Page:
Serotonin and drugs that target serotonin, such as antidepressants, can have a major effect on the gut’s microbiota, the 100 trillion or so bacteria and other microbes that live in the human body’s intestines, according to a new mouse study led by biologists from the University of California, Los Angeles (UCLA).
Serotonin is a neurotransmitter, or chemical messenger, that serves many functions in the human body, including playing a major role in emotions and happiness. An estimated 90% of the body’s serotonin is produced in the gut, where it influences gut immunity.
The research team identified a specific gut bacterium that can detect and transport serotonin into bacterial cells. When mice were given the antidepressant fluoxetine, or Prozac, the biologists found this reduced the transport of serotonin into their cells. This bacterium, about which little is known, is called Turicibacter sanguinis.
The findings are published in the journal Nature Microbiology.
“Our previous work showed that particular gut bacteria help the gut produce serotonin. In this study, we were interested in finding out why they might do so,” said senior author Dr. Elaine Hsiao, UCLA assistant professor of integrative biology and physiology, and of microbiology, immunology and molecular genetics in the UCLA College; and of digestive diseases in the David Geffen School of Medicine at UCLA.
Hsiao and her team reported in the journal Cell in 2015 that in mice, a specific mixture of bacteria, consisting mainly of Turicibacter sanguinis and Clostridia, produces molecules that signal to gut cells to increase production of serotonin.
When the researchers raised mice without the bacteria, more than 50% of their gut serotonin was missing. But when the team added back a bacteria mixture of mainly Turicibacter and Clostridia, their serotonin increased to a normal level.
That study got the team wondering why bacteria signal to our gut cells to make serotonin. Do microbes use serotonin, and if so, for what?
In the new study, the researchers added serotonin to the drinking water of some mice and raised others with a mutation (created by altering a specific serotonin transporter gene) that increased the levels of serotonin in their guts.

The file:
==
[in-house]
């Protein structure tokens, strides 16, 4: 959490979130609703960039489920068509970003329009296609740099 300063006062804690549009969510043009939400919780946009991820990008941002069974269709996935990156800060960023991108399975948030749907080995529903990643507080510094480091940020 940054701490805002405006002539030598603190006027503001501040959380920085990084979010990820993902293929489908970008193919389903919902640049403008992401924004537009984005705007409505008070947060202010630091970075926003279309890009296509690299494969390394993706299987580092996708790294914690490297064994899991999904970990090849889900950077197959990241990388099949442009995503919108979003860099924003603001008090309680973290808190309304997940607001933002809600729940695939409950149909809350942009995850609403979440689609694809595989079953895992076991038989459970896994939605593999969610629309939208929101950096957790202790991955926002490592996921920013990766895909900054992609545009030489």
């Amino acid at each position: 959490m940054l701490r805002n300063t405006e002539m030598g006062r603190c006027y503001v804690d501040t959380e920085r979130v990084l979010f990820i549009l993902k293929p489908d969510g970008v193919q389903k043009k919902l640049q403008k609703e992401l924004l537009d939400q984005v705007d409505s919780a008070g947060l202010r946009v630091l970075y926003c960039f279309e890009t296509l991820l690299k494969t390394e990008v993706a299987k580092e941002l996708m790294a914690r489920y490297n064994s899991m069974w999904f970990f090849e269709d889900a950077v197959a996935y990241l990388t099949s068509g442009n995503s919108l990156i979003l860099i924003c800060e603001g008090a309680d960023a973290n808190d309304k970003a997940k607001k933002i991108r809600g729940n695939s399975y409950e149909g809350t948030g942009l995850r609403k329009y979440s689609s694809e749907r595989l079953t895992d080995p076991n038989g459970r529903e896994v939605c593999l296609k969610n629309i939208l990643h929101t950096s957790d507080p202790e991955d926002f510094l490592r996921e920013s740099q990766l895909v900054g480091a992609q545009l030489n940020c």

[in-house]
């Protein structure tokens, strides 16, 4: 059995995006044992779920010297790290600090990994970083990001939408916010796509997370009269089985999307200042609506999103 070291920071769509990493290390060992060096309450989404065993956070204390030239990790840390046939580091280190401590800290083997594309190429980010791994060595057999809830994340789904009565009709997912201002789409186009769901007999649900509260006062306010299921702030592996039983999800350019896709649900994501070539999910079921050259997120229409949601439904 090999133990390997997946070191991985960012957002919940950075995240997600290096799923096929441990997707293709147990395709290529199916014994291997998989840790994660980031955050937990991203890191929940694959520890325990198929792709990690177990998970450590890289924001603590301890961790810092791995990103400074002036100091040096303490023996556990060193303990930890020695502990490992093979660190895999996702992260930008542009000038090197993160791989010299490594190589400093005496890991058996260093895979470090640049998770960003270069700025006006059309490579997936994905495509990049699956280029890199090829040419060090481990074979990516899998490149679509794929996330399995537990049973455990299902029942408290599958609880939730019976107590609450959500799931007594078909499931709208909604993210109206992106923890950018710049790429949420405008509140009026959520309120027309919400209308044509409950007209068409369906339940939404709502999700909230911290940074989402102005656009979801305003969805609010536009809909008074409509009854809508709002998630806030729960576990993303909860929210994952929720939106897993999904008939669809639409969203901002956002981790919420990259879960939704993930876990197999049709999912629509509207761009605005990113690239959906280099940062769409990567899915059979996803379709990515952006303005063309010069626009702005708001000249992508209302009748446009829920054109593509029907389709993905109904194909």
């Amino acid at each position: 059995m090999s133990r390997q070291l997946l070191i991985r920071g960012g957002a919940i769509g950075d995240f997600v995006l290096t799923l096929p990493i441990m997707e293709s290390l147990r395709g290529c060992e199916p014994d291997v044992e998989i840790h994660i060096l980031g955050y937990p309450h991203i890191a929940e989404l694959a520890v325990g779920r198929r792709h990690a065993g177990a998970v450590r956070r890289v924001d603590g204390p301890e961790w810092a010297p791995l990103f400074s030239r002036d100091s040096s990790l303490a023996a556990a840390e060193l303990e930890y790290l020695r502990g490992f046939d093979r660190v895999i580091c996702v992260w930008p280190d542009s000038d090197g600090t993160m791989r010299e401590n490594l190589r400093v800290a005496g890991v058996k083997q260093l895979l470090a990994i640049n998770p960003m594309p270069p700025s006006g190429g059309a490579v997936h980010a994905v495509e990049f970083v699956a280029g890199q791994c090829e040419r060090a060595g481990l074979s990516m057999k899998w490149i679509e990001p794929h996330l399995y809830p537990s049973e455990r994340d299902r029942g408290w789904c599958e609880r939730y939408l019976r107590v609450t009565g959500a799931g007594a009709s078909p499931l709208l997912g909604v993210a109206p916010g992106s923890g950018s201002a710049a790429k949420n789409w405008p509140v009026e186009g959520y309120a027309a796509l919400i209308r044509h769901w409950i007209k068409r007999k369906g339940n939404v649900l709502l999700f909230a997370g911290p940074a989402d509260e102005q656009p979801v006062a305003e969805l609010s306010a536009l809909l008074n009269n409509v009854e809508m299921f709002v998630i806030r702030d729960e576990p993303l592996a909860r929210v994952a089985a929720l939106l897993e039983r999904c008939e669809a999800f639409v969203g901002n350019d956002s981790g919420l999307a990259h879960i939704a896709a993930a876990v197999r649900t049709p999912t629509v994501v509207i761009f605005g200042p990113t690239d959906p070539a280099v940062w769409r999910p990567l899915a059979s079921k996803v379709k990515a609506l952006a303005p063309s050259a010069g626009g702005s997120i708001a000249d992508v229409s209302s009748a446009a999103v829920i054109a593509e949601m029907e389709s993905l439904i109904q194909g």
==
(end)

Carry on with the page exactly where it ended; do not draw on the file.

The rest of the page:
After studying the rodents’ microbiota, the team discovered that the bacteria Turicibacter and Clostridia increased significantly when there was more serotonin in the gut.
If these bacteria increase in the presence of serotonin, perhaps they have some cellular machinery to detect serotonin, the researchers speculated.
Collaborating with study co-author Dr. Lucy Forrest and her team at the National Institutes of Health’s National Institute of Neurological Disorders and Stroke, the researchers found a protein in multiple species of Turicibacter that has some structural similarity to a protein that transports serotonin in mammals. When they grew Turicibacter sanguinis in the lab, they found that the bacterium imports serotonin into the cell.
In another experiment, the researchers added the antidepressant fluoxetine, which normally blocks the mammalian serotonin transporter, to a tube containing Turicibacter sanguinis. They found the bacterium transported significantly less serotonin.
The team found that exposing Turicibacter sanguinis to serotonin or fluoxetine affected how well the bacterium could thrive in the gastrointestinal tract. In the presence of serotonin, the bacterium grew to high levels in mice, but when exposed to fluoxetine, the bacterium grew to only low levels in mice.
“Previous studies from our lab and others showed that specific bacteria promote serotonin levels in the gut,” said lead author Dr. Thomas Fung, a postdoctoral fellow.
“Our new study tells us that certain gut bacteria can respond to serotonin and drugs that influence serotonin, like anti-depressants. This is a unique form of communication between bacteria and our own cells through molecules traditionally recognized as neurotransmitters.”
The new findings align with a growing number of studies showing that antidepressants can alter the gut microbiota.
“For the future,” Hsiao said, “we want to learn whether microbial interactions with antidepressants have consequences for health and disease.”